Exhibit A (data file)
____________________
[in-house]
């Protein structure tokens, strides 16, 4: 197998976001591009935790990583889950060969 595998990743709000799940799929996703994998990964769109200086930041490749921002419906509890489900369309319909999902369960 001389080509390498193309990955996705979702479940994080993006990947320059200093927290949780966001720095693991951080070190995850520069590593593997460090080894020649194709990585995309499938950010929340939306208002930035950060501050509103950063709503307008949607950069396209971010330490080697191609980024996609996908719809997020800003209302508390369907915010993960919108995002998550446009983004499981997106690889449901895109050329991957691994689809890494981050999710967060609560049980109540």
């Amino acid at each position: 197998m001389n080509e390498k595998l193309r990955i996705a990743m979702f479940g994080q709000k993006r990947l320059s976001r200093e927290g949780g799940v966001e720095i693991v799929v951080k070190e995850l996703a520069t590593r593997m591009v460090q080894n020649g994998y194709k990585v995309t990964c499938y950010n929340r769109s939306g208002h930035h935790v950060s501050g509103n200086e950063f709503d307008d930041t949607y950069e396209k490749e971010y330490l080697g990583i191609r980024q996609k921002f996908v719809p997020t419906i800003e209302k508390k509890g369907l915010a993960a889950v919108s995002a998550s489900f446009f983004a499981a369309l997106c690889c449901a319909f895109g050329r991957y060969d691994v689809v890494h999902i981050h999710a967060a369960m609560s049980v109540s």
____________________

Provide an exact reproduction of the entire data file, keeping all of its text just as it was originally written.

[in-house]
């Protein structure tokens, strides 16, 4: 197998976001591009935790990583889950060969 595998990743709000799940799929996703994998990964769109200086930041490749921002419906509890489900369309319909999902369960 001389080509390498193309990955996705979702479940994080993006990947320059200093927290949780966001720095693991951080070190995850520069590593593997460090080894020649194709990585995309499938950010929340939306208002930035950060501050509103950063709503307008949607950069396209971010330490080697191609980024996609996908719809997020800003209302508390369907915010993960919108995002998550446009983004499981997106690889449901895109050329991957691994689809890494981050999710967060609560049980109540």
């Amino acid at each position: 197998m001389n080509e390498k595998l193309r990955i996705a990743m979702f479940g994080q709000k993006r990947l320059s976001r200093e927290g949780g799940v966001e720095i693991v799929v951080k070190e995850l996703a520069t590593r593997m591009v460090q080894n020649g994998y194709k990585v995309t990964c499938y950010n929340r769109s939306g208002h930035h935790v950060s501050g509103n200086e950063f709503d307008d930041t949607y950069e396209k490749e971010y330490l080697g990583i191609r980024q996609k921002f996908v719809p997020t419906i800003e209302k508390k509890g369907l915010a993960a889950v919108s995002a998550s489900f446009f983004a499981a369309l997106c690889c449901a319909f895109g050329r991957y060969d691994v689809v890494h999902i981050h999710a967060a369960m609560s049980v109540s």